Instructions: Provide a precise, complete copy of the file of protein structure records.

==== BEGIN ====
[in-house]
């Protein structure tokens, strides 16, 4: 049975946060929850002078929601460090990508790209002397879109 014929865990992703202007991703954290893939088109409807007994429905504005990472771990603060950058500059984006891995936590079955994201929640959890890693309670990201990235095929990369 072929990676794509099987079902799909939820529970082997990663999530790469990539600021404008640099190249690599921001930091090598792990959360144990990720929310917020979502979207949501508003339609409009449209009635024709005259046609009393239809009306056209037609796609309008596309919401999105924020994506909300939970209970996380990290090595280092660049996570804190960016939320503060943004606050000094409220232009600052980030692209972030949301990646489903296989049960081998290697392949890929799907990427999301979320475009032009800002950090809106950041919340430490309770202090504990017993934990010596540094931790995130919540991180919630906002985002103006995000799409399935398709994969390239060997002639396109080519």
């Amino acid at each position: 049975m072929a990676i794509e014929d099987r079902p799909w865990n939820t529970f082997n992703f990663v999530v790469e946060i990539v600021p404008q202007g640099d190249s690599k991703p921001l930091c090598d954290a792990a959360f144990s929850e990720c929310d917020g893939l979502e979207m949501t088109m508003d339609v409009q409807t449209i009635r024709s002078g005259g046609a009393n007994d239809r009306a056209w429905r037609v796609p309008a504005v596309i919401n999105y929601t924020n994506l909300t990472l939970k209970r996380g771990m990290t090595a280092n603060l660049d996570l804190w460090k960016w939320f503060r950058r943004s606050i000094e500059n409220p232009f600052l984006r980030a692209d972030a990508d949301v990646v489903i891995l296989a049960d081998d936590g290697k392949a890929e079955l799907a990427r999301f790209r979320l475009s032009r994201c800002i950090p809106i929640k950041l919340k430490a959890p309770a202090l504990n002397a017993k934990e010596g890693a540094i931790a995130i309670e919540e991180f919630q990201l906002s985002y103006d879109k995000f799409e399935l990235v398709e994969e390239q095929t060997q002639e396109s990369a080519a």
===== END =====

[in-house]
């Protein structure tokens, strides 16, 4: 049975946060929850002078929601460090990508790209002397879109 014929865990992703202007991703954290893939088109409807007994429905504005990472771990603060950058500059984006891995936590079955994201929640959890890693309670990201990235095929990369 072929990676794509099987079902799909939820529970082997990663999530790469990539600021404008640099190249690599921001930091090598792990959360144990990720929310917020979502979207949501508003339609409009449209009635024709005259046609009393239809009306056209037609796609309008596309919401999105924020994506909300939970209970996380990290090595280092660049996570804190960016939320503060943004606050000094409220232009600052980030692209972030949301990646489903296989049960081998290697392949890929799907990427999301979320475009032009800002950090809106950041919340430490309770202090504990017993934990010596540094931790995130919540991180919630906002985002103006995000799409399935398709994969390239060997002639396109080519």
């Amino acid at each position: 049975m072929a990676i794509e014929d099987r079902p799909w865990n939820t529970f082997n992703f990663v999530v790469e946060i990539v600021p404008q202007g640099d190249s690599k991703p921001l930091c090598d954290a792990a959360f144990s929850e990720c929310d917020g893939l979502e979207m949501t088109m508003d339609v409009q409807t449209i009635r024709s002078g005259g046609a009393n007994d239809r009306a056209w429905r037609v796609p309008a504005v596309i919401n999105y929601t924020n994506l909300t990472l939970k209970r996380g771990m990290t090595a280092n603060l660049d996570l804190w460090k960016w939320f503060r950058r943004s606050i000094e500059n409220p232009f600052l984006r980030a692209d972030a990508d949301v990646v489903i891995l296989a049960d081998d936590g290697k392949a890929e079955l799907a990427r999301f790209r979320l475009s032009r994201c800002i950090p809106i929640k950041l919340k430490a959890p309770a202090l504990n002397a017993k934990e010596g890693a540094i931790a995130i309670e919540e991180f919630q990201l906002s985002y103006d879109k995000f799409e399935l990235v398709e994969e390239q095929t060997q002639e396109s990369a080519a």